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  1. #1
    kmaher's Avatar
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    12" Tire Conundrum

    Hey everyone,

    So on my dual PWC trailer, I just upgraded my 12" wheels to 13"...that part is simple - no questions there.

    I'll be moving over my aluminum spoke wheels I had on there to my single PWC trailer that also wears the same size, but has the stock steely wheels on at the moment.

    At the same time, I'm considering replacing tires since they've been on those wheels for three years now and see a lot of mileage....that's where my problem arises.

    I've been driving on ST145/12 radials with an "E" load rating of 1,520 pounds. The reason I upgraded my dual trailer to 13's was because those tires are only rated for 65mph, and I frequently take my skis on vacation, often 500+ miles away. Let's be honest - when this happens, I drive between 70 - 75mph, so I'm exceeding the speed rating of the tires, and it appears no one makes an ST145/12 with a higher speed rating.

    In my search for superior tires, though, I see that some 5.30x12 bias-ply tires now boast an "M" speed rating of 81mph. That said, bias tires aren't nearly as suitable for long distance trips since heat dissipation is an issue and can lead to tire failure.

    So what's better? Running a radial tire rated at 65mph at 70 or 75mph (above its limit), or taking a bias tire long distance that features the higher speed rating, but is more subject to tramlining, heat failure, etc?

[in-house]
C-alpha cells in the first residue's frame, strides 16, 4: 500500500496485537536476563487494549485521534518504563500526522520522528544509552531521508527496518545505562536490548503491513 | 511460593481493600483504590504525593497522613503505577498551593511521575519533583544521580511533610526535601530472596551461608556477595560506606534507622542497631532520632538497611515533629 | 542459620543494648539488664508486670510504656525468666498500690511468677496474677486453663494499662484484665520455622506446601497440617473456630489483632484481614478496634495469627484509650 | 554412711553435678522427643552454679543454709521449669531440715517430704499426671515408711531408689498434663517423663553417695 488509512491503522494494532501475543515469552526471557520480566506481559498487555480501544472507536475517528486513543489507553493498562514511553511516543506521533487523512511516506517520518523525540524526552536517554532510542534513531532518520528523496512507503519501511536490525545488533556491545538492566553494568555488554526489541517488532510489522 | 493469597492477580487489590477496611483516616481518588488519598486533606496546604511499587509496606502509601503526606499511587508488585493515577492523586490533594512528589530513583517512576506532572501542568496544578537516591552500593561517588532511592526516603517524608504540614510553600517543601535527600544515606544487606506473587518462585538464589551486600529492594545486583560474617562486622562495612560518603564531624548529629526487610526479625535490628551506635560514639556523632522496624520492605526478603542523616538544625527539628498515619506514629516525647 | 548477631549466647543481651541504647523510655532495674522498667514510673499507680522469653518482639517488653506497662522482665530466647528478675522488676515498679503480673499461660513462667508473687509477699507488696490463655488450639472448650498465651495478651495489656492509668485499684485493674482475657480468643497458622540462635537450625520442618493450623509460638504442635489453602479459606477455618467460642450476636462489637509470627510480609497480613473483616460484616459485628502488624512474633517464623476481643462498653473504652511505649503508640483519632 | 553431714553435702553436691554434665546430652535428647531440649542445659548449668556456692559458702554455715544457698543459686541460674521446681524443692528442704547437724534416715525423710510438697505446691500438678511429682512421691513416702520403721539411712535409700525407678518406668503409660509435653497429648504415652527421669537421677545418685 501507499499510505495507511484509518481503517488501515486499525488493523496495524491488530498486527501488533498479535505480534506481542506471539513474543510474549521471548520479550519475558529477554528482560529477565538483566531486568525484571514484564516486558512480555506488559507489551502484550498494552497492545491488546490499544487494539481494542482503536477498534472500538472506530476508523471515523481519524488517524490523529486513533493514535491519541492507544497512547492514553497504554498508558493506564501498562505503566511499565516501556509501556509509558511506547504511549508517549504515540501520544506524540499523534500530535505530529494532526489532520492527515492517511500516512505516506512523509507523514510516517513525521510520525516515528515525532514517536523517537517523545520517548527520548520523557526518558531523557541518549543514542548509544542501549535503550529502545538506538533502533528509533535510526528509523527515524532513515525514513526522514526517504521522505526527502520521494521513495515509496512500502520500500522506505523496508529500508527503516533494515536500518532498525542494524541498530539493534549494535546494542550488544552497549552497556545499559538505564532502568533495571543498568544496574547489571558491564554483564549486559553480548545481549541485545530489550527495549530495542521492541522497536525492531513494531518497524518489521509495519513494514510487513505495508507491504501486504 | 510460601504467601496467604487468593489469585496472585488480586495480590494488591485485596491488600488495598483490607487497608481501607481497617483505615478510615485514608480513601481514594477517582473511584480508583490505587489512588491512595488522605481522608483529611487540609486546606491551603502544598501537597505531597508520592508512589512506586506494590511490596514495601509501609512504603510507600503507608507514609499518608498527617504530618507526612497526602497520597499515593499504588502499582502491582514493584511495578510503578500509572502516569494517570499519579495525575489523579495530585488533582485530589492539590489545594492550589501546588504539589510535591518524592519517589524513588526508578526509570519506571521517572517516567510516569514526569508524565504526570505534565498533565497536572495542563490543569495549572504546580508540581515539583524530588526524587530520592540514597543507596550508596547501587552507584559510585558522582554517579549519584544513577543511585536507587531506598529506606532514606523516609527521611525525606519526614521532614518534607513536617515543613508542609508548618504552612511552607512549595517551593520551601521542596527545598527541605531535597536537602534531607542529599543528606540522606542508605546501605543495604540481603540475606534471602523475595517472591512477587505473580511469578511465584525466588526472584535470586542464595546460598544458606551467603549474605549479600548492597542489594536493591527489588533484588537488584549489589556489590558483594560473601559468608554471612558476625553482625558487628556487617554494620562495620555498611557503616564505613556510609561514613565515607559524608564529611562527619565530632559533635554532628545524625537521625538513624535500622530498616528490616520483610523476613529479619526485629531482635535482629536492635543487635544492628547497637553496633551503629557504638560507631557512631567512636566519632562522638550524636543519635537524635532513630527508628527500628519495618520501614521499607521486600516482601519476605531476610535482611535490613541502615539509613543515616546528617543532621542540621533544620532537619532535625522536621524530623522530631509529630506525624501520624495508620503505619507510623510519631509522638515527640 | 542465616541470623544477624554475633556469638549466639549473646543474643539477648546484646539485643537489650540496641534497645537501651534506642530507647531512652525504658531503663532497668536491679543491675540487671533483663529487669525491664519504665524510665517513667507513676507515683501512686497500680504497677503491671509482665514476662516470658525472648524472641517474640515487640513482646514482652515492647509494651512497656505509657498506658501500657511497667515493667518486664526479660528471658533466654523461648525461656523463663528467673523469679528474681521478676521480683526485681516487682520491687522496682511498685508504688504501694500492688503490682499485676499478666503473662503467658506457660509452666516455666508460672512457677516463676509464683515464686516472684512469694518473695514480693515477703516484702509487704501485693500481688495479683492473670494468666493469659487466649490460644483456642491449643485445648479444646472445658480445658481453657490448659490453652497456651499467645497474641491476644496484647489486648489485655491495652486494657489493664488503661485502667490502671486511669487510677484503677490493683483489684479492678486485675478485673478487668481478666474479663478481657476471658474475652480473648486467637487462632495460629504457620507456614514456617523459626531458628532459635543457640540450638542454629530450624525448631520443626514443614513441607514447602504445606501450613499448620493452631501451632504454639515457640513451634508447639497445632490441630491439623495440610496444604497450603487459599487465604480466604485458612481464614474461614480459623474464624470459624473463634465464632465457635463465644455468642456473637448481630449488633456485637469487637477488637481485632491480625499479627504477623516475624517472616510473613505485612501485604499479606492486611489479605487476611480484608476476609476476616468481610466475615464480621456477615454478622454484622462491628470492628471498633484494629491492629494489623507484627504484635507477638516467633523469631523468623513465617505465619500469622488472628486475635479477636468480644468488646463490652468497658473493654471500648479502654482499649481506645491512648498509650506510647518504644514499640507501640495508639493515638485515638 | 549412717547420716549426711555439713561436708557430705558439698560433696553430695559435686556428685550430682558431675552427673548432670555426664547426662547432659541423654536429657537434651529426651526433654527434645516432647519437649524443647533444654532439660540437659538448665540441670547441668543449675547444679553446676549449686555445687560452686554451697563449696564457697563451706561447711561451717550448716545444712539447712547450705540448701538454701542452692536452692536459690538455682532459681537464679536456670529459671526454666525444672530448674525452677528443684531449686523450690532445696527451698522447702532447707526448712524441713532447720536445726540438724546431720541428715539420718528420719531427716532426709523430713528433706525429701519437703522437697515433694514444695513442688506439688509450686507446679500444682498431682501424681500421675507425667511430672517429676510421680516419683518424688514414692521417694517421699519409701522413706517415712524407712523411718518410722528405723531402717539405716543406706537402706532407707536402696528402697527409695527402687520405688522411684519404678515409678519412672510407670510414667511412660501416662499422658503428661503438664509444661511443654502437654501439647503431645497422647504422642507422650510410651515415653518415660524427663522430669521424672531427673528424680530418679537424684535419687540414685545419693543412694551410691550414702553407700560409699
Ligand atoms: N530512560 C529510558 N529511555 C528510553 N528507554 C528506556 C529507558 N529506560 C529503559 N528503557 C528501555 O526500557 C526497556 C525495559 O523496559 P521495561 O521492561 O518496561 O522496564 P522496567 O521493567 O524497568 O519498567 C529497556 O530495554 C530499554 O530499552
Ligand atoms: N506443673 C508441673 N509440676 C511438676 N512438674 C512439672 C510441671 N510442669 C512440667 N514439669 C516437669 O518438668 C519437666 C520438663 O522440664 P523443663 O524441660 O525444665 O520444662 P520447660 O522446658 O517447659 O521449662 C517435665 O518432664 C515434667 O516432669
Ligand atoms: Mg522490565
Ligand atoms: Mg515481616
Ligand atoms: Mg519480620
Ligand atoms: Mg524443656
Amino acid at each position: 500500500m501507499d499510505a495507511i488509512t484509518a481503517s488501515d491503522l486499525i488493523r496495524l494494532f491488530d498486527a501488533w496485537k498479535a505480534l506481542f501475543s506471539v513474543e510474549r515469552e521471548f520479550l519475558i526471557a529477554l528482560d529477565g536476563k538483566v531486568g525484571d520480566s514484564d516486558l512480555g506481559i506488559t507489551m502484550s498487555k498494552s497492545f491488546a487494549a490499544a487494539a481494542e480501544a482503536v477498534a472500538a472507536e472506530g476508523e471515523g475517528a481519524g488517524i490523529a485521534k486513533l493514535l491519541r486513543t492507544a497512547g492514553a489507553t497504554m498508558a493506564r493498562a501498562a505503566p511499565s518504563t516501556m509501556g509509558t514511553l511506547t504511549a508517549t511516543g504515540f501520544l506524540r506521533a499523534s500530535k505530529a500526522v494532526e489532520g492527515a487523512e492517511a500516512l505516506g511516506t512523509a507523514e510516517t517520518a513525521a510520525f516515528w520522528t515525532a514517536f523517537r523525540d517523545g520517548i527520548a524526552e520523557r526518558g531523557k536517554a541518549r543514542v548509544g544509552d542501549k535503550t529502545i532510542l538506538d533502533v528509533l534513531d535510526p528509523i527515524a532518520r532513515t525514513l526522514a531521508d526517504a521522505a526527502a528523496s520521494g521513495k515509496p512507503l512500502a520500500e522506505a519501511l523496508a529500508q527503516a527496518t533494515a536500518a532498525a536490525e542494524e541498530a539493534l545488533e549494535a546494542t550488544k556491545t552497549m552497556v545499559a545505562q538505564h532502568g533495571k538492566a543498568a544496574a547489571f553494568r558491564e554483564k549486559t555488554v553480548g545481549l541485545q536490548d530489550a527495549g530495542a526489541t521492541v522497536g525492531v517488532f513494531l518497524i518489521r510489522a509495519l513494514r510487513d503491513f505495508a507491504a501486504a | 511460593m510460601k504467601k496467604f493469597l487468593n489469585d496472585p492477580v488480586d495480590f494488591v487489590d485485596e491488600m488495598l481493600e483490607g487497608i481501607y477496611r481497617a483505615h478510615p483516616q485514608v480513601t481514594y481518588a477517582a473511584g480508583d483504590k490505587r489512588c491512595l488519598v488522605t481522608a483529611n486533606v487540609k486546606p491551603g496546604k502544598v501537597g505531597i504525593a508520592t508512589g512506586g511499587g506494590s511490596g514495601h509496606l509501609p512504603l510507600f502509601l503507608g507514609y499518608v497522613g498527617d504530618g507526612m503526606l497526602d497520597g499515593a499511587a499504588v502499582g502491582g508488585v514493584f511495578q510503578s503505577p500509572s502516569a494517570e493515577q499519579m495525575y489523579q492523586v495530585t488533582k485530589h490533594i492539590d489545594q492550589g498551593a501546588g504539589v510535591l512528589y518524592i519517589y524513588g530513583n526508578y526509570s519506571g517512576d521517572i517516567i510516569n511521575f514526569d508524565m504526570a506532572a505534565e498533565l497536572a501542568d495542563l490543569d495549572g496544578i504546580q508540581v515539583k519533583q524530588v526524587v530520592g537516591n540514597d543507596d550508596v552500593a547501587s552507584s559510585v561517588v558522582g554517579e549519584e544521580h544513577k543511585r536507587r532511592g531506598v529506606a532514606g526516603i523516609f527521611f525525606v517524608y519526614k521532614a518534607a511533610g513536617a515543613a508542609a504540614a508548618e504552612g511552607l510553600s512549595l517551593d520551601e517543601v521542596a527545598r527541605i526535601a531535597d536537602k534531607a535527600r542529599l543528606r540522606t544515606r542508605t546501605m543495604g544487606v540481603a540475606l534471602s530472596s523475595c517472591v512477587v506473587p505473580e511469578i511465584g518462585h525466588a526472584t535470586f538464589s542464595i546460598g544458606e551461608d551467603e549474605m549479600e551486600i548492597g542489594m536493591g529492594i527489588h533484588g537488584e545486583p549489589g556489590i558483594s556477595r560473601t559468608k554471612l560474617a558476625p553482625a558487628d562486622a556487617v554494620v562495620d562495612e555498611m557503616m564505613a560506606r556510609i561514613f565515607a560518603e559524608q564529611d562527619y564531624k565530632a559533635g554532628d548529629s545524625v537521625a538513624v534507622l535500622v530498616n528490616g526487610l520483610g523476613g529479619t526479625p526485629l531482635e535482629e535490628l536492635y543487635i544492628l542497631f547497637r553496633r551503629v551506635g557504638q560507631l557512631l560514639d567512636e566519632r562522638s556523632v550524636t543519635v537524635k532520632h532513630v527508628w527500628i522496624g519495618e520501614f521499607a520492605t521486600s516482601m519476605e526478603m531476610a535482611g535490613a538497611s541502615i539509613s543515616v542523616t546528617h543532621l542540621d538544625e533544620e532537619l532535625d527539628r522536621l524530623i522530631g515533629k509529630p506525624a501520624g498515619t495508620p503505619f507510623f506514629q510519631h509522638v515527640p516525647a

Since it's a single trailer it'll be on, weight rating is irrelevant. I keep a 1300r on the single trailer, so I'm carrying 850 pounds max wet weight. Two STs have a capacity of 3k pounds, and the 5.30x12s have a combined weight rating of 2,500 pounds.

    It's the long distance and speed I'm concered about....

    Anyone dealt with this before? Any tire experts out there? No, I'm not planning on converting the single trailer to 13's as well, and yes, I have a lead foot and will exceed 65mph no matter how hard I try not to.


  2. #2
    Click avatar for tech links/info K447's Avatar
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    I have posted somewhere on here about how to derate and overinflate (within reason) ST trailer tires if you want to tow at higher speeds.

    At the moment I cannot seem to find that thread
    Last edited by K447; 07-10-2019 at 09:14 PM.

  3. #3
    kmaher's Avatar
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    Thanks for the reply! I definitely did a search on this thinking there would be some info, but alas...I couldn't find anything.

    However, I MAY have found a solution for my single trailer, but I have a healthy skepticism after reading the product description.

    Apparently, there is now a radial tire in 5.30x12 size, although that's the measuring system for bias tires, not radial. It's made by Taskmaster, and they have it advertised as a radial tire, so much so as having it stamped on the side.

    However, it also mentions polyster cords and a nylon overlay in the construction, which is typically found in bias tires....but then they also mention double steel belts.

    Maybe this is a hybrid tire? Still, it has an "M" speed rating and appears to have some radial characteristics. This may just be the solution.